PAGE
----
I have hung out at The Reliable Source, a members-only bar at the National Press Club in Washington, D.C. I have also hung out at Kickers, a not-so-fine establishment in Clarksville, Tennessee, a short distance from Fort Campbell, where eight male enlisted soldiers fight (sometimes physically) for the attention of every one female.
To truly understand the military, as journalists who cover it must do, one should spend more time in the latter, not the former. The military culture — the sleepy backwoods towns, church on Sunday, and yes, the sleazy bars — is a distant place from Georgetown and the Upper East Side, and this cultural barrier between the press and the military is adding to an already uneasy relationship between the two.
Just 24% of Americans, according to Gallup, express a high or very high regard for the ethical standards of journalists. I’m guessing a clear majority of military service members don’t think much of the ethical standards of journalists, either. And the events surrounding Brian Williams won’t help matters.
I am on both sides of this divide. I served in Iraq in the Army’s 101st Airborne Division in 2003 and 2004, and was a bureau correspondent in Afghanistan for McClatchy Newspapers in 2009 and 2010.
I am aware that no amount of trust building is ever going to convince some in the military that the media boogeymen — with their regular generic tributes to the men and women serving in harm’s way — are indeed not Jane Fonda, back from Hanoi.
As a reporter (even one who had served in the military), I was frequently criticized by troops for not reporting the “good news” stories coming out of Afghanistan, as if the work being done by U.S. troops was tantamount to “the good news.”
In 2004, the Army multiplied the number of soldiers assigned to its public affairs branch, ostensibly to better communicate with the general public, but also to more tightly control even the most trivial information. I once noted to a congressman on the House Armed Services Committee I regularly covered as a reporter that in a meeting between him and a colonel, the latter would have a press staff four or five times the size of his own.
This insular culture can have some rather bizarre and amusing consequences.
I recall as an enlisted Army journalist when then Army Chief of Staff Gen. Peter Schoomaker, apparently unbothered by the pressing matters of events in Iraq and Afghanistan, ordered that all Army missives and public affairs documents capitalize the word “soldier.” A literary arms race followed. Now all memos, emails, press releases, even Facebook posts, capitalize “soldier,” “sailor,” “airman,” and “Marine.” (The last is appropriately capitalized, as Marines serve in the Marine Corps, making it a proper noun, whereas people who serve in the Army are not called “Armies.”) I have recently seen military communiques that have capitalized “families” when referring to the families of service members.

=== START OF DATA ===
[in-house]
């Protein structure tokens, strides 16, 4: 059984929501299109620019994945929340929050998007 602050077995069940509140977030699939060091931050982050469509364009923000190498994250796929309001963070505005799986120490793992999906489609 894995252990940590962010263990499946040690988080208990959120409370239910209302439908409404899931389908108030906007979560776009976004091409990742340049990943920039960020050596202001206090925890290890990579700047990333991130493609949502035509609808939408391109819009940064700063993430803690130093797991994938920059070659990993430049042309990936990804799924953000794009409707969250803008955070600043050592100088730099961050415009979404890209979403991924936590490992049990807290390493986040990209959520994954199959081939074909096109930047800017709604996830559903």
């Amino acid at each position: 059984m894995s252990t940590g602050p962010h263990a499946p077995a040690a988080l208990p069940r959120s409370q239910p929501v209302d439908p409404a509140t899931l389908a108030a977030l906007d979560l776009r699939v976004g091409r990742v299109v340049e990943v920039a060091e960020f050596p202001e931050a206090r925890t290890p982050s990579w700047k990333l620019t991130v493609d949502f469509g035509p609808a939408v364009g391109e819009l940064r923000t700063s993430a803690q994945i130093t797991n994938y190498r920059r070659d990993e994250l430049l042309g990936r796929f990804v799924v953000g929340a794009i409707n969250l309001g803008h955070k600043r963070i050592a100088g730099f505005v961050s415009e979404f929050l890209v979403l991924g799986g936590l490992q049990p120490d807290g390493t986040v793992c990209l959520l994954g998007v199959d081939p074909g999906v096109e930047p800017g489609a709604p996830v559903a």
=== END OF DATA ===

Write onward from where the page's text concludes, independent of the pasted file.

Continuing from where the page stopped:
Clearly, with such peculiar priorities, the military is a long way from being blameless in the breakdown of its relationship with the press. But, as the Williams fiasco demonstrates, the press must recognize its own role in creating this chasm.
Both as a soldier and a journalist, I came to know reporters covering the troops in Iraq and Afghanistan as professional, knowledgeable, and rigidly unbiased, but also unmistakably coming from the rarefied social circles of Washington and New York. For these D.C.- and New York-based reporters parachuting into Camp Lejeune, North Carolina, and Fort Campbell, Kentucky, the cultural and social differences are paralyzing.
This divide emerged time and again. Sometimes it was cringeworthy, like when I witnessed a CNN reporter refer to the 101st Airborne Division as the “101st Air Force Division,” or the countless times I read the term “soldier” in reference to service members in the Navy, Air Force, and Marines.
Other times, the divide was more subtle, but clearly a source of resentment for service members. Journalists wore trendier clothes. They were in Iraq physically, but their minds floated back in forth between there and New York or Washington. They were freer than us. Once during a press conference in Mosul, a British journalist whispered to me in a cockney accent, “I wish this guy would get this over with so I can start drinking.” In short, they lived in a separate world.
Underlying it all was a sense that, too often, journalists viewed service members as subjects of news stories, not people. In an admittance exam I took for the master’s program at the Columbia School of Journalism, I was given a scenario: If we’re covering a funeral of service member killed in Iraq, and that service member’s widow asked me to pray with her, would I do it? I answered, with a bit of ire, that having been to a few of these funerals, they were not occasions for debates on ethics in journalism.
Less than 1% of Americans serve in the military, and 99% don’t. Worse yet, the few who do serve often live and work in remote, isolated communities.
In many ways, it is up to the media to bridge the two worlds. Right now, we’re failing.